Some states have faced rising unemployment rates, even as the national level for it has dipped to 5.4 per cent. These states can continue to extend benefits for their citizens from Covid-19 aid funds that have been allocated to them, the officials said.
The benefits that citizens have been receiving was under a $1.9 trillion economic aid bill, known as the American Rescue Plan Act after it was enacted in March this year.
The benefits, designed to help those who lost their jobs because of the pandemic, were enacted under a federal act passed by former president Donald Trump last year. The boost was supposed to be $600, but it was cut in half and extended twice until 6 September under the Rescue Plan Congress passed in March.
A special pandemic programme for gig-economy workers who do not qualify for regular unemployment benefits and additional weeks of benefits for those unemployed in the long run are also covered by the bill.
The $300 unemployment benefit was a component as well, serving as a weekly supplement to traditional benefits paid for by the states.
Ms Yellen and Mr Walsh, however, said the $300 benefit was “always intended to be temporary.”
Other parts of the stimulus bill, however, can allow states to use relief funds to sustain some of the benefits, including helping those unemployed for the long term.
Some states, including California, Nevada, and New York, have unemployment rates above the national average, reported The New York Times.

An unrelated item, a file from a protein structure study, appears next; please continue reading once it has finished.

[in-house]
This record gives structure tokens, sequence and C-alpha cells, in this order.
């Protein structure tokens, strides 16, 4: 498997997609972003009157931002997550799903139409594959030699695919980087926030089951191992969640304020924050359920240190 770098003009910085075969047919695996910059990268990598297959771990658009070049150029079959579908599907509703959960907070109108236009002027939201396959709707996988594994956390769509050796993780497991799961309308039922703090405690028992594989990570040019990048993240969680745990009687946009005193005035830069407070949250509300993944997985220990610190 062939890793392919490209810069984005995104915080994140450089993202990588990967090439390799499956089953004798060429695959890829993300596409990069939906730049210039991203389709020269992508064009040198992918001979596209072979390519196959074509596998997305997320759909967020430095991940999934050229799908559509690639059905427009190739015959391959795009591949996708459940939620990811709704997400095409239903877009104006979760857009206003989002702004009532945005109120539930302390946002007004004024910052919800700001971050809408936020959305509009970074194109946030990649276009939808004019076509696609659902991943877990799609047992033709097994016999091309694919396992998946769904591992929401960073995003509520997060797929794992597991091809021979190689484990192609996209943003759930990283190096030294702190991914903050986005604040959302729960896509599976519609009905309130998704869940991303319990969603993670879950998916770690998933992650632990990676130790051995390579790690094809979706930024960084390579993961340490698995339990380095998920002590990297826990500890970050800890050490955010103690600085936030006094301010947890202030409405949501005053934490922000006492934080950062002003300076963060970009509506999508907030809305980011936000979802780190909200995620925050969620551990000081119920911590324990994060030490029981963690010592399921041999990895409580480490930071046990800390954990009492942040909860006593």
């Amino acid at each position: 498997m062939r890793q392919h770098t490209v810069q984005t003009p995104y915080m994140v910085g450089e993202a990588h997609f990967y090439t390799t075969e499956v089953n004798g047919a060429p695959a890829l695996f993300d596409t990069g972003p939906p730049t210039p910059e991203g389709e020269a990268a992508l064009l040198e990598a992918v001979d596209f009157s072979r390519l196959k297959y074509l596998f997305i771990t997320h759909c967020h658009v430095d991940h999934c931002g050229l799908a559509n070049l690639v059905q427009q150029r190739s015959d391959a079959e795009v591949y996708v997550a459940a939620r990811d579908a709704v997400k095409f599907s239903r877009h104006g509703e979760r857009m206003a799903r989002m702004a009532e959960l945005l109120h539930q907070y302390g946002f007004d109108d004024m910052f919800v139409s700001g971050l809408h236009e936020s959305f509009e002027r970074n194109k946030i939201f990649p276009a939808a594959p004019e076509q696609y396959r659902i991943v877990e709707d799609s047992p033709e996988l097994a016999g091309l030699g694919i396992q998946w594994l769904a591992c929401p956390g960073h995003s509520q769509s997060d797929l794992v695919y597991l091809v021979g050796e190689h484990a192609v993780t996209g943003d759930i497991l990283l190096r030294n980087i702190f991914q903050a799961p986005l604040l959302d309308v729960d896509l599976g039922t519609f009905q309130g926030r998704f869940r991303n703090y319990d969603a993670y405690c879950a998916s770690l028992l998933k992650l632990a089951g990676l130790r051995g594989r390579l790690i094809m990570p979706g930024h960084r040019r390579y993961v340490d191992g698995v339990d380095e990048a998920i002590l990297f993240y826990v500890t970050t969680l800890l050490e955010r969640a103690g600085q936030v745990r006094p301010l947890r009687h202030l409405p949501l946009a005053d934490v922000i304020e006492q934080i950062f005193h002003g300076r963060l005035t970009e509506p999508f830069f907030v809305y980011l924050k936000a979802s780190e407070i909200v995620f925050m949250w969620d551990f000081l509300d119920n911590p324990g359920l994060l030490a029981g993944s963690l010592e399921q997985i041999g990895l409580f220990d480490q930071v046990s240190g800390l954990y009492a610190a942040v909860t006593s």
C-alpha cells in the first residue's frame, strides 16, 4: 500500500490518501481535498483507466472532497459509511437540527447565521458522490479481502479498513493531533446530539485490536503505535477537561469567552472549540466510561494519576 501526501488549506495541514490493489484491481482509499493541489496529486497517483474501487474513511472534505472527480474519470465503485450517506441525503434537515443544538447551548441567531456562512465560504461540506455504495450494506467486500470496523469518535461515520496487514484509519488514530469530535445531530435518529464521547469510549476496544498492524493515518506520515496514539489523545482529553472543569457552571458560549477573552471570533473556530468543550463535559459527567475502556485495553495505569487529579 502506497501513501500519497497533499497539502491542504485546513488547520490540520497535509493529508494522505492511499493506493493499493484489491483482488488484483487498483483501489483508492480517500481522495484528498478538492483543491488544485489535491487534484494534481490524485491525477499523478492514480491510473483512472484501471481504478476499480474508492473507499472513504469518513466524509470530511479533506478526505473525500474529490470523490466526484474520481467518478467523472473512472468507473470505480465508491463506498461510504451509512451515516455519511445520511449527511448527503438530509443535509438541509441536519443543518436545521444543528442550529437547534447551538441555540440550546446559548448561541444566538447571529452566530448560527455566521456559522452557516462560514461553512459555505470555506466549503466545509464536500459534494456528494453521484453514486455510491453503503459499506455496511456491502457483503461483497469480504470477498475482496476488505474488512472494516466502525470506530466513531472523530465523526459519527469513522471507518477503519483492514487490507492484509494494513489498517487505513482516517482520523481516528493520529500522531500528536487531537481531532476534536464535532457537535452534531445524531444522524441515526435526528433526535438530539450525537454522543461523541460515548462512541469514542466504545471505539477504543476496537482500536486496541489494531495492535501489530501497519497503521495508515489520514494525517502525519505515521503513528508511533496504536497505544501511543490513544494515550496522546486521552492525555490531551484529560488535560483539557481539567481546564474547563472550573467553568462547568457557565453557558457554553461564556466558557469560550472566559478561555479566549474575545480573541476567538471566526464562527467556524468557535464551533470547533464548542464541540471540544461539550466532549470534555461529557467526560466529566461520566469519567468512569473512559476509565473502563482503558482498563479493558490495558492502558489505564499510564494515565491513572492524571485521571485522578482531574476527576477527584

It “makes sense” for such states to give additional benefits to their citizens, said Ms Yellen and Mr Walsh, who added that the surge in coronavirus cases spurred by the virus’s Delta variant can throw short-term challenges to local economies.
They said these states can use parts of the $350 billion direct aid allocated to them from the American Rescue Plan.
“Where a more gradual wind down of income support for unemployed workers makes sense based on local economic conditions, American Rescue Plan funds can be activated to cover the cost of providing assistance to unemployed workers beyond 6 September,” Ms Yellen and Mr Walsh said in the letter.
There has, however, been marked opposition to the aid plan from the beginning, mostly from the Republican party, who maintain that the $300 aid has hampered businesses from hiring and has been a disincentive for the unemployed to start working again.
Twenty-four states led by the Republicans moved to end some of the benefits before their expiry dates, according to The New York Times.
Join our new commenting forum
Join thought-provoking conversations, follow other Independent readers and see their replies